UK hydrogen strategy 'could go further': Cadent
The UK government has not come up with any surprises in its £4bn ($5.5bn) hydrogen strategy, and the 2030 target of 5 GW capacity seems low, the chief strategy and regulation officer at the low-pressure network operator Cadent Tony Ballance told NGW August 17. Nevertheless, "it does give clarity to the government's intentions for this important energy vector," he said.
Ballance said it was "a great first step in promoting the use of this green gas," but added "there are opportunities for the UK to go further and faster."
Cadent alone, leading the Hynet project in the northwest of England, expects to have 3.8 GW capacity, and there are several other schemes at St. Fergus and the east coast terminals. The Climate Change Committee has a wide range that starts off with 7 GW.
But a number of key, complementary government strategies, such as heating and buildings, also needed to be published, and they will give more precision to the question of electrons and molecules. This has been awkward for the government as the cost of heat pumps is prohibitive for all but the wealthiest. Perhaps owing to an argument with Conservative members of parliament over the cost, its publication date has slipped. Next year then seems set to be the important one for hydrogen.
Cadent welcomed the plan for distribution networks to carry a blend of hydrogen with methane in a 20:80 ratio, and Ballance hopes to allow for more networks across the country to carry that blend; but not to raise the proportion but wait until a 100% hydrogen network is ready.
He said that it was "super-important" to make an early start with blue hydrogen soon, rather than to wait until there is enough green hydrogen.
"We must not allow the best to be the enemy of the good," he said, as it is "important to decarbonise ... Blue hydrogen will be an important part of energy security."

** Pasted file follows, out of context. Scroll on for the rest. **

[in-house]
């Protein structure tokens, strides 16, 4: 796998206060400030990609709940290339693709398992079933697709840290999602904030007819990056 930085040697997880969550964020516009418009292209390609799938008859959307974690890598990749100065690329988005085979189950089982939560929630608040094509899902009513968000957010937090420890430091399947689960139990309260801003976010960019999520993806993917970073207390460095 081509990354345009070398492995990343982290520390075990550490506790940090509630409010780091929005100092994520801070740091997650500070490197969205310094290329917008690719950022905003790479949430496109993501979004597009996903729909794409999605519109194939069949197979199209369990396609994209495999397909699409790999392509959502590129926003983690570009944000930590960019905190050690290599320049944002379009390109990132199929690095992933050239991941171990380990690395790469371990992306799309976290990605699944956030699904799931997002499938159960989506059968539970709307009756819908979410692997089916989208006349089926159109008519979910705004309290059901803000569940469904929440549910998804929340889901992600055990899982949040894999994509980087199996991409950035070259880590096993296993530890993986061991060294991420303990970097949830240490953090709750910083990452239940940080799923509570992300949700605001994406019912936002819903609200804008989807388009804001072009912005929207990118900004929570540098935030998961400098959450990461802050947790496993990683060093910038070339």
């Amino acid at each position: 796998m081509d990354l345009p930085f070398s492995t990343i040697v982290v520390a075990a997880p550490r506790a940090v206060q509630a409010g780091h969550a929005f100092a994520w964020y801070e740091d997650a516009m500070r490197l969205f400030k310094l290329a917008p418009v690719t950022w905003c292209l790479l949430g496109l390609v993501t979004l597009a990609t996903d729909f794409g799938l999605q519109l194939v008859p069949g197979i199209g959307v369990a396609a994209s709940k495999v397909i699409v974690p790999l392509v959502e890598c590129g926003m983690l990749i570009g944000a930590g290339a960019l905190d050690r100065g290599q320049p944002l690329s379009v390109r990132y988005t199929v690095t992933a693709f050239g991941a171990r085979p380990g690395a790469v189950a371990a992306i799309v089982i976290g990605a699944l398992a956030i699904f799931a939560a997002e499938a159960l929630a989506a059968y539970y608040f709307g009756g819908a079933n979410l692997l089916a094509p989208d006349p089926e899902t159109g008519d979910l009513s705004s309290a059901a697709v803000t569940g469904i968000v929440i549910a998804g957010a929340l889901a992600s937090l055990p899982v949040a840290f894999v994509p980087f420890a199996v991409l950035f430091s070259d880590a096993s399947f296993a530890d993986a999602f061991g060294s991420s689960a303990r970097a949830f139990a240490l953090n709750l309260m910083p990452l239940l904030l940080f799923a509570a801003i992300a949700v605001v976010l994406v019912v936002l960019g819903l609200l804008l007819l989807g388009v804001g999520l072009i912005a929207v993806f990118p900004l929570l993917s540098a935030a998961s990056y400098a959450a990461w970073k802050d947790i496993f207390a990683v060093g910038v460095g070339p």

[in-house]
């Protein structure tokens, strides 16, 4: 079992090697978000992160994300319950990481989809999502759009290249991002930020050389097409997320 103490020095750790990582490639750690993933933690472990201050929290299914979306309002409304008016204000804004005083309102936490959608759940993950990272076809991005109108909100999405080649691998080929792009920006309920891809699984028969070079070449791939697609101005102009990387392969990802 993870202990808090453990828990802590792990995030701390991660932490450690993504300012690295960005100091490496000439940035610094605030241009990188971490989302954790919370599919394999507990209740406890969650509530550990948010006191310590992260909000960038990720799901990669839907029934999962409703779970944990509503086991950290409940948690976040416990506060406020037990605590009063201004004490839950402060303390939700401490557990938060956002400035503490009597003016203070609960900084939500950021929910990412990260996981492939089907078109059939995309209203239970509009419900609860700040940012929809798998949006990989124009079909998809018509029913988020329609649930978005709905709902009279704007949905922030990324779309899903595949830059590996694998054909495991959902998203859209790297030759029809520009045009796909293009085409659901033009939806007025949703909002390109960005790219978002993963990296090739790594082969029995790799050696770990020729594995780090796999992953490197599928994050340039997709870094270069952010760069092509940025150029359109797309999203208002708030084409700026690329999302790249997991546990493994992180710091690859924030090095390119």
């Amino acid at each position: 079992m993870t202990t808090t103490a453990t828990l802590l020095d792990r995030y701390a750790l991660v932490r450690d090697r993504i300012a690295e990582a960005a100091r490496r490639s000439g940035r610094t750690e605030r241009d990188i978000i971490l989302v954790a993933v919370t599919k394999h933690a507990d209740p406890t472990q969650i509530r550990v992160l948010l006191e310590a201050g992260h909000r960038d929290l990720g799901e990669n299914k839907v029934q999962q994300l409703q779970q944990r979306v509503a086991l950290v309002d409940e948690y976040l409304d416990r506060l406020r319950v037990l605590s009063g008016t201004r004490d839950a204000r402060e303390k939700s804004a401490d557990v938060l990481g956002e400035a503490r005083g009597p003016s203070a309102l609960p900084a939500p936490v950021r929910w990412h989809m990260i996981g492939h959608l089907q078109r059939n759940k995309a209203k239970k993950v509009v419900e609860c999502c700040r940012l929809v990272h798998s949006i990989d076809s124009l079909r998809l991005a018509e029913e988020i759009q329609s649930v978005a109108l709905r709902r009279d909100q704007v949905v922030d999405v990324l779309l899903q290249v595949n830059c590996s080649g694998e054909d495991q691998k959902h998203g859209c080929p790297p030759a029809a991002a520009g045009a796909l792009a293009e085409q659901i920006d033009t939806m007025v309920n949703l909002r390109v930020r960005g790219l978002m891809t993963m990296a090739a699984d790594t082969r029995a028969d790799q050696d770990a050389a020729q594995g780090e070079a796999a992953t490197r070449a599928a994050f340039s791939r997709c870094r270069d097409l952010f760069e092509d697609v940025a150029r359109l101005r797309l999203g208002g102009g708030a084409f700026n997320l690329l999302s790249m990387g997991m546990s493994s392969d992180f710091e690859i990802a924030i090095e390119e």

He dismissed a report that said blue hydrogen was actually bad, saying it included irrelevant assumptions and data, including methane leaks from downstream grids.
He said using hydrogen would need no new technology or behaviour changes from households and it would stimulate the flow of the necessary millions of pounds of investment into hydrogen production while saving carbon emissions.
But where change is needed is in regulation, he said. While Ofgem's price-control system for gas network operators had become more flexible with the introduction of 're-openers' in between reviews, there are still questions over the best way to encourage investment in the net-zero carbon future. He said Cadent would be contributing to the House of Lords committee that launched an inquiry into Ofgem's role in the summer.
In the meantime, Cadent will continue to work closely with government to turn hydrogen targets into carbon reductions and new jobs, and hope to see the minister’s hydrogen ambitions continue to grow, it said in a statement.
The government's statement announcing the strategy said: "A booming, UK-wide hydrogen economy could be worth £900mn and create over 9,000 high-quality jobs by 2030, potentially rising to 100,000 jobs and worth up to £13bn by 2050. By 2030, hydrogen could play an important role in decarbonising polluting, energy-intensive industries like chemicals, oil refineries, power and heavy transport like shipping, HGV lorries and trains.